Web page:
The story of a revolution: César Milstein and monoclonal antibodies
by Guest Author on 14 Feb 2013
A new online exhibition about the life and work of luminary MRC researcher César Milstein is unveiled today. Here Dr Lara Marks of the Department of Social Science, Health and Medicine, King’s College London, who put the exhibition together, discusses the inspiration behind it and the stories you can find within a scientist’s notebook.
Today, monoclonal antibodies are intrinsic to healthcare. They’re used every day as probes to unravel the pathways of disease, to diagnose a patient’s condition or as powerful drugs. Everyone who has ever used a home pregnancy test will have, perhaps unwittingly, used monoclonal antibody technology. But they started life as a laboratory research tool, and their journey into clinical use was one fraught with complexity.
Antibodies are proteins that recognise and fight foreign invaders, such as bacteria or viruses. Since the early twentieth century scientists had been keen to produce large amounts of antibodies specific to a particular target for research or clinical purpose, but with no success.
In 1975 César Milstein and his colleague Georges Köhler at the MRC Laboratory of Molecular Biology in Cambridge developed a way to produce monoclonal antibodies by fusing myeloma cells — a type of cancerous immune cell — with mouse spleen cells that had been exposed to a target. As well as creating a research tool for investigating the immune system and the pathways of disease, this also laid the foundations for the production of antibody-based drugs against specific diseases.
Despite their prevalence, few outside the scientific and medical community are aware of the existence of monoclonal antibodies, let alone their importance for diagnosing and treating disease. The exhibition, A Healthcare Revolution in the Making, is an effort to let the outside world know about monoclonal antibodies and the life and work of César Milstein, who was not only instrumental in the development of the technology, but was also pivotal to showing its clinical application. Included in the exhibition are some of Milstein’s notebooks and writings, shown to the public for the first time.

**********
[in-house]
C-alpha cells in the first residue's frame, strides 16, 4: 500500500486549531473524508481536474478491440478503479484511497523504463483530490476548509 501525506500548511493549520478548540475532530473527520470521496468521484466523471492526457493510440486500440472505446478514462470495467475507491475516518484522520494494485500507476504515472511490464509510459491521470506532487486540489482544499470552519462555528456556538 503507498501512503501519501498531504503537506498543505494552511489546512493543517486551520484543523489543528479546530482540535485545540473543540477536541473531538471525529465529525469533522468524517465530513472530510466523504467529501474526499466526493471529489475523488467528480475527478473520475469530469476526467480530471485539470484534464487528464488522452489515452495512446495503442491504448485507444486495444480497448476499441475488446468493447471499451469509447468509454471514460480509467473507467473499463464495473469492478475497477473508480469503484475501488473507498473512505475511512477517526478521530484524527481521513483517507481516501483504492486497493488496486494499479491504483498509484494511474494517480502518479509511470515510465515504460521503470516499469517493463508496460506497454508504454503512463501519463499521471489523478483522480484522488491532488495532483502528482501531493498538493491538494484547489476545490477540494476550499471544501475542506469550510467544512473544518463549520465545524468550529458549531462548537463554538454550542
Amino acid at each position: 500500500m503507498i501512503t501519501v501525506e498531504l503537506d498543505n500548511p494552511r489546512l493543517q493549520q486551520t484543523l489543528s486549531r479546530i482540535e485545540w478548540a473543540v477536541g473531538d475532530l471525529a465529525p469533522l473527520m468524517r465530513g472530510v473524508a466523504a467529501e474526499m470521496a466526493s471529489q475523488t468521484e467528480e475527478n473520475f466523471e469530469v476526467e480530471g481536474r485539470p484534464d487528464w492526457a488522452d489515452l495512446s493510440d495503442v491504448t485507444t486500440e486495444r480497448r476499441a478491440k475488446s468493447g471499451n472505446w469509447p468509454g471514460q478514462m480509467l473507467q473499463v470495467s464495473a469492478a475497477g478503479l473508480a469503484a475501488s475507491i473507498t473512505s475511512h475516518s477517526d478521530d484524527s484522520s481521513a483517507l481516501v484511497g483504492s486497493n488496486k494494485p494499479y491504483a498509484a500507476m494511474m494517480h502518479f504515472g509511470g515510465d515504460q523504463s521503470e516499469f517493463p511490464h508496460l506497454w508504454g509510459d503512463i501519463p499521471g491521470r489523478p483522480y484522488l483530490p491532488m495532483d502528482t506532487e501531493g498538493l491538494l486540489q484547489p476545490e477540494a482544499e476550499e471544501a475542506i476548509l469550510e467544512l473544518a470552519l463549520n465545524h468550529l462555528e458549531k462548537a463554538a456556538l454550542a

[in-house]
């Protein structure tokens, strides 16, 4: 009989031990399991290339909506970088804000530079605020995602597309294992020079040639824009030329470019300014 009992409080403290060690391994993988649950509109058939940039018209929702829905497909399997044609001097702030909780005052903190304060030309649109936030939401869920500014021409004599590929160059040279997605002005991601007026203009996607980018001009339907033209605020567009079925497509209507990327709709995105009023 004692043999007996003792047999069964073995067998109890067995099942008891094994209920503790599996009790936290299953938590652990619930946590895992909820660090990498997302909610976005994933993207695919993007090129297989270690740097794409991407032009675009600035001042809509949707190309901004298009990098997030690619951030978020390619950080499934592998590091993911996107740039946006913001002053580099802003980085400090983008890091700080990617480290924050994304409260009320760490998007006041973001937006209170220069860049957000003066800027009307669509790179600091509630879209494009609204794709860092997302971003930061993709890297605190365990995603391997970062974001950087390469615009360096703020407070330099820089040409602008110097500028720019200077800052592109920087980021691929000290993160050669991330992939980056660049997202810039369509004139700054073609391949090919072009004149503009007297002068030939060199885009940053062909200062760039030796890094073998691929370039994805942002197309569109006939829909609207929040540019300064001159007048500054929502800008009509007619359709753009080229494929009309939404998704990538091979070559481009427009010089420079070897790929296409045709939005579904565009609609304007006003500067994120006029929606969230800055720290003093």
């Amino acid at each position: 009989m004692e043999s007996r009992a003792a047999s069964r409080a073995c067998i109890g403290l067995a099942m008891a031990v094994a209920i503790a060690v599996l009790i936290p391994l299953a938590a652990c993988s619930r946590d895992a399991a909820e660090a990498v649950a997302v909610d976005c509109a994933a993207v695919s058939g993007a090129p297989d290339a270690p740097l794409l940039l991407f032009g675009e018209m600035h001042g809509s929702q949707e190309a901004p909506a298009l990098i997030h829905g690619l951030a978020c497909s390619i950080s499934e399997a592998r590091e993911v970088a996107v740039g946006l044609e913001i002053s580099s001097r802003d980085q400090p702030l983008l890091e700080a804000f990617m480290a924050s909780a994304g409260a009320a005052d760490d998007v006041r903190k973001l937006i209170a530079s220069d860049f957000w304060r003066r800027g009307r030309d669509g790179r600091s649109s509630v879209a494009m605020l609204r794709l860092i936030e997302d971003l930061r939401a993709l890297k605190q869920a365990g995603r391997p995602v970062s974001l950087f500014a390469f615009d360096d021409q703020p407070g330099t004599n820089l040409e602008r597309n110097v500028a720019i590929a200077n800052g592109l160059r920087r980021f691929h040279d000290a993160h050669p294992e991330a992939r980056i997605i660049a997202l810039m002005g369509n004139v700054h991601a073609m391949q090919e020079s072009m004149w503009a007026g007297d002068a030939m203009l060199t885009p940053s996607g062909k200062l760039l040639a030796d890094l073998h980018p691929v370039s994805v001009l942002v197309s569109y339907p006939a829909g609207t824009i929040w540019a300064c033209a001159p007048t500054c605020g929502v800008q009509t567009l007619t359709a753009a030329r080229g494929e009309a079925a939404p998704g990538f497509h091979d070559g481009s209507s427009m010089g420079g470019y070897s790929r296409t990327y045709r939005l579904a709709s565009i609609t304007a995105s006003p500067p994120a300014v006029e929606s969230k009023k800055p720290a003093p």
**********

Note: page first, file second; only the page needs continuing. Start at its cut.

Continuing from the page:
I was first inspired to create the exhibition while combing through Milstein’s collection of papers kept at the Churchill College Archives at the University of Cambridge for a book I am writing about the history of monoclonal antibodies and how they have transformed healthcare.
I was excited that the notebooks and letters provided a unique window into the many challenges Milstein and his colleagues faced in transforming a laboratory research tool into a product for patients, and the difficulties scientists go through in transferring their knowledge and materials to others for wider use. I could see the process of technology transfer in the making.
One notebook that particularly caught my attention was the one in which Milstein recorded the samples he sent to other scientists — capturing the moment that Milstein and Köhler’s antibody-producing cells first ventured into the outside world. One entry of particular interest was the dispatch of myeloma cells, listed as X63Ag8, to the Polish-American virologist Hilary Koprowski at the Wistar Institute in Philadelphia.
Dated 7 September 1976, this record is of major historical significance, as Koprowski and his Wistar colleagues then went on to be granted a patent for monoclonal antibodies. This patent, and another granted soon after, made broad claims on the technique behind the antibodies and prompted a major outcry in both British political circles and the international scientific community, with many believing Koprowski and his colleagues had patented what was effectively Milstein and Köhler’s technique.
Together with other papers in Milstein’s collection, this notebook captures first-hand the messy business of patenting research, and the implications this holds for those working in both the laboratory and the commercial world.
A Healthcare Revolution in the Making was sponsored by the MRC as part of our Centenary programme and sponsored by the Department of Social Science, Health & Medicine, King’s College London.